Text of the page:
IBM pulls plug on remote-working option for employees
Tech giant says business is evolving as it invests in facilities for smaller teams
Big Blue wants to see its employees back in the office.
IBM, one of the technologysector giants that pioneered the concept of allowing its employees to work from home, is pulling the plug on its remote-work- ing policy in an effort to create a more-collaborative environment for its 380,000 workers around the world.
As part of the new policy, employees who work remotely will need to pack up their laptops and everything else and return to a company office if they want to keep their jobs.
That’s right. Find your way to an office cubicle, or hit the bricks.
An IBM spokesman said the move to bring workers back to the office is being done because of how its business has evolved over the last few years.
“In many fields, such as software development and digital marketing, the nature of work is changing, which requires new ways of working,” said the spokesman. “We are bringing small, self-directed agile teams together, and we are investing heavily in new facilities, tools and contemporary workspaces for these teams.”
The Wall Street Journal initially reported about IBM changing its work-from-home
“They need to do something radical. They are rallying the troops, getting everyone on the same spacewith the hopes of righting the ship.”
— Elizabeth Dukes, iOffice
policies early Thursday, and said that the company is “quietly dismantling” the program that has been in place for decades.
Working from the office may have an impact on IBM employees in the Bay Area. IBM has about 1,000 workers in the region, including those at the company’s Almaden Research Lab in San Jose and Watson West headquarters in San Francisco.
Elizabeth Dukes, chief marketing officer of workplace-management systems company iOffice, said the change in IBM’s policies may end up negatively affecting how current and prospective employees view working at the technology leader.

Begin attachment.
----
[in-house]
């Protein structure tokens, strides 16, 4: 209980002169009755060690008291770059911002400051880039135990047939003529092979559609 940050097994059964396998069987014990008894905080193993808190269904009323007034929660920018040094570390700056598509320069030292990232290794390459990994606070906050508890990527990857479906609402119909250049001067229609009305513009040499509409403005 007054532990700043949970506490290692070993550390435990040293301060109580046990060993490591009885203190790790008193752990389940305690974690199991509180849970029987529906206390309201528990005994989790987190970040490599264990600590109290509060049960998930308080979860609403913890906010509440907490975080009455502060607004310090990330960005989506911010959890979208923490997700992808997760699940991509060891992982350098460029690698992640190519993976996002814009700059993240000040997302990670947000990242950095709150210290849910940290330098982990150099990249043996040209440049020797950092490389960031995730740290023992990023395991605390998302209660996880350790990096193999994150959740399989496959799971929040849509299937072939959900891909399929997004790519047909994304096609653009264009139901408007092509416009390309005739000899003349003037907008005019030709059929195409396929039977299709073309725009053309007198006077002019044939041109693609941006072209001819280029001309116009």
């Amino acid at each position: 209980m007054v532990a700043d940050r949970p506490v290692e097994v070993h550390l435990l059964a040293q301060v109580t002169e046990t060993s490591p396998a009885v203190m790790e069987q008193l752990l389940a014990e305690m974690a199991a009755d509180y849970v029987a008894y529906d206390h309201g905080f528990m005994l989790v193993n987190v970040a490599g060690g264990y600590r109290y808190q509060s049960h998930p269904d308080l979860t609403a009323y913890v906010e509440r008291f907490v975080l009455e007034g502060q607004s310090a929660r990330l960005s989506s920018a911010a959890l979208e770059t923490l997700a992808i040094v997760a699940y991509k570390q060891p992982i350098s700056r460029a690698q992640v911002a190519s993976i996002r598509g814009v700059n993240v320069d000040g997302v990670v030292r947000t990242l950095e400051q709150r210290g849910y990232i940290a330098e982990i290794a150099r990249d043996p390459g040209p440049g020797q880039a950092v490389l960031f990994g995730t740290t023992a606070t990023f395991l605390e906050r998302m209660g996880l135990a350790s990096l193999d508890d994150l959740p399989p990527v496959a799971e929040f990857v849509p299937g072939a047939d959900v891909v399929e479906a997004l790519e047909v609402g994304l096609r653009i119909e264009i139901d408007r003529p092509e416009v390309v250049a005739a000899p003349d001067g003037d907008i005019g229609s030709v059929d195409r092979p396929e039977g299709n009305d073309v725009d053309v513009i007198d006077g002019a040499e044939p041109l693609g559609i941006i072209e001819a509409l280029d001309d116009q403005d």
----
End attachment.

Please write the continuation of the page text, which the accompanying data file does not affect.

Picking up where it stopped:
“It’s incredibly bad PR, especially for the millennial and younger generations, for whom work-life balance is a priority in recruiting and retention,” Dukes said. “They will have to compensate in other ways (like) career path, advancement opportunity, engaging workplace, community contribution and environmental support in order to become an employer of choice moving forward.”
The move to do away with remote working is a surprising one, as IBM had been behind the policy for decades. Just two weeks ago, an IBM company blog post on telecommuting touted the benefits of the practice, and didn’t suggest that IBM was about to stop letting employees work from home.
“Each company has to make their own decision on how they handle remote workers,” said Tim Bajarin, president of technology consultancy Creative Strategies. “But for IBM, it seems that this remote working policy just did not work as they had hoped. It really comes down to what a company’s objectives are for their workplace and what they feel is the best way to accomplish those goals.”
IBM’s decision on ending remote working is taking place not long after the company reported its 20th straight quarter of declining year-over-year revenue. And CEO Ginni Rometty has been criticized by some shareholders for her salary, which was increased more than 60 percent to $33 million — but with 46 percent of shareholders voting no.
Legendary investor Warren Buffett also said this month that Berkshire Hathaway has cut its holdings in IBM by one-third from the 81 million shares the company owned earlier this year.
“They need to do something radical,” Dukes said. “They are rallying the troops, getting everyone on the same space with the hopes of righting the ship.”
It’s unclear how many employees will be affected by the new policy, but it is believed to have already been put in place at IBM’s Watson, digital marketing, design and software development divisions.
The move by IBM harkens back to a similar one enacted by Yahoo Chief Executive Marissa Mayer, who in 2013 put an end to Yahoo employees working from home, or remote locations.
Rometty Among the highest-paid CEOs in the tech industry